True crime fans have found a home in Netflix, which is firmly the go-to streaming platform for documentaries and movies based on real life cases of the missing and murdered. Lost Girls focuses on American sex worker Shannan Gilbert, who went missing late one night in 2010 in Long Island after fleeing from a client’s home.
During the search for twenty four year old Shannan, the remains of ten other murder victims were discovered in the area.
It seems sex workers, when they go missing, are not considered priority cases for police investigators. No shock there, right? The Long Island Serial Killer was believed to have killed up to sixteen women and girls, perhaps right up to around 2013. Lost Girls, An Unsolved American Mystery was written by Robert Kolker and is the book upon which this Netflix film has been based. The predator coined as ‘The Long Island Serial Killer’ has never been caught.
Single mother Mari Gilbert (Amy Ryan) is juggling two jobs and trying to keep tabs on what her three children are up to. Shannan Gilbert (Sarah Wisser) advertises her services as a sex worker on Craiglist and this is something Mari would like to keep secret from her two youngest daughters. When Shannan doesn’t turn up for a scheduled family dinner, Mari puts on a brave face but grows increasingly concerned when she is unable to get hold of her eldest.
Shannan was last seen in a distressed state in the gated community of Oak Beach, Long Island, and had placed a call to 911 to report that she was being chased. It took over an hour, as Mari later discovers, for the police to attend the scene. Police commissioner Richard Dormer (Gabriel Bryne) admires Mari for her tenacity in pushing for answers, but firmly believes that the grieving mother needs to let the investigation proceed procedurally and not reactively to her claims. As the area is combed over for more victims the following year, the body of Shannan is discovered also.
At the encouragement of her two youngest daughters, Mari joins a group formed by the grieving families of the murder victims and finds some solace in numbers. Mari however firmly believes that her own family is not the same as the broken families that she meets. Frustrated with what she believes to the police wilfully ignoring possible leads and obvious suspects, Mari takes it upon herself to find answers, inserting herself into the investigation and garnering support from the public and the victim’s families as she refuses to let her daughter’s death go unavenged.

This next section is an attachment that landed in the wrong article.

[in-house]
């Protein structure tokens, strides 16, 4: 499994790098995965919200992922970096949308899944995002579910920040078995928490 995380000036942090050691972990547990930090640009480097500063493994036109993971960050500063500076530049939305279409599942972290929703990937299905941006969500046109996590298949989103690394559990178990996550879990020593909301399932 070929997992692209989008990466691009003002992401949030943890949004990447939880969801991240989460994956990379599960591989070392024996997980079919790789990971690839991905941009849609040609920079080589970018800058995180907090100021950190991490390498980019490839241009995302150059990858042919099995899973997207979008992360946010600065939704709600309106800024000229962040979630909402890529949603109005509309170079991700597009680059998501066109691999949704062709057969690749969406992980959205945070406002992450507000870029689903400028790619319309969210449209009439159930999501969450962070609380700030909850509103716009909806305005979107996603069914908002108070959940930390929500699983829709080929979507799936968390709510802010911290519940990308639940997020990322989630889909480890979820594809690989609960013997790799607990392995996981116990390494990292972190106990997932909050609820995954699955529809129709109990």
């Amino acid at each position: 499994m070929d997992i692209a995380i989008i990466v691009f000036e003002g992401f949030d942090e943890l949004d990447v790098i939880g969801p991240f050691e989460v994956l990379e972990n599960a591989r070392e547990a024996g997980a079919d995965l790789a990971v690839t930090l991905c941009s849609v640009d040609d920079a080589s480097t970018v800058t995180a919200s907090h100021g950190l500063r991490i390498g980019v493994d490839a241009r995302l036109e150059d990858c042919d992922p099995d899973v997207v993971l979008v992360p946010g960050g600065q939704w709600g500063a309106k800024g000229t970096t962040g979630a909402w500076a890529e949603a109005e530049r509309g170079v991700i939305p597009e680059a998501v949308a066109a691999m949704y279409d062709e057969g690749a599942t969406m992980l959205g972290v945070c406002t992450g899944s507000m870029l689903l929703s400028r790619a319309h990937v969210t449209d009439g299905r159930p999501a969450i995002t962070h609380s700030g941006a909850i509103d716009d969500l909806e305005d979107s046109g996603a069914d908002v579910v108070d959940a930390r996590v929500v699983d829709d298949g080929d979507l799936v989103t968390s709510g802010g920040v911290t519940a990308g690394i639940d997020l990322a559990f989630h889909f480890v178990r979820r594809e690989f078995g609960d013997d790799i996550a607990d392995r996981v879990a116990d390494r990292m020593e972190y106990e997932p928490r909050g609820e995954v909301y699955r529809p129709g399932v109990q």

It’s a twitchy thing to want to comment on the entertainment value of a true crime documentary or adaptation, knowing that these are not fictional characters, but real people who lost their lives. This is still an unsolved case, so you would hope that Netflix making a movie out of the unsolved murders might help to further the real life investigation – which had new evidence presented as recently as February of this year. Six victims (including one transwoman and a baby) attributed to the same killer remain unidentified.
So is Lost Girls entertaining? The main performances given are certainly compelling, only the sequences of events are rather woodenly delivered. There is frustratingly little perspective included from the police, so very little (forensic or otherwise) detail is disclosed as to what the police actually knew or thought at the time of the discovery of the bodies. Poor communication, outright dismissal of the concerns of the families of the missing women and some artful misdirection seems to have been rife during the investigation, and it is heartbreaking to see Mari Gilbert face obstacle after obstacle as she doggedly treads her own path to the truth.
The armchair sleuth in you may be intrigued by what Lost Girls doesn’t reveal rather than what it does. There is a tangled mass of tangents and linkages between the victims in Lost Girls however the story focuses on Shannan Gilbert and the charge led by her mother Mari to find her daughter’s killer. It won’t take you much googling to fall into a internet rabbit hole about the Long Island murders, including all of the popular theories such as that there were possibly two killers operating in the same strip of land at the same time.
Lost Girls features as mentioned some strong performances by actors doing the best they can with what they have been given. Amy Ryan is a force of nature as the parent who will not be sidelined in the investigation into the death of her child. Middle daughter Sherri Gilbert is played convincingly by Thomasin McKenzie, and is these two who add the required dynamic intensity as to what is otherwise a slow pace in such a short film which had so much source material to work with.
As another tragic footnote to this story, Mari Gilbert was murdered by another daughter, Sarra, in 2016.
Lost Girls was first shown at the 2020 Sundance Festival and is currently streaming on Netflix.
Other reviews you might enjoy:
- BuzzFeed Unsolved True Crime S6 (YouTube & Amazon Prime) – streaming review
- The DNA of Murder with Paul Holes (Hayu) – streaming review
- The Stranger (Netflix) – streaming review
Andy is a Perth based reviewer who has been moderating online book clubs and working with not-for-profits since the interwebs were young. Andy contributes to The Blurb on books, streaming TV, movies and Western Australian theatre. She is also a bit obsessed with podcasts.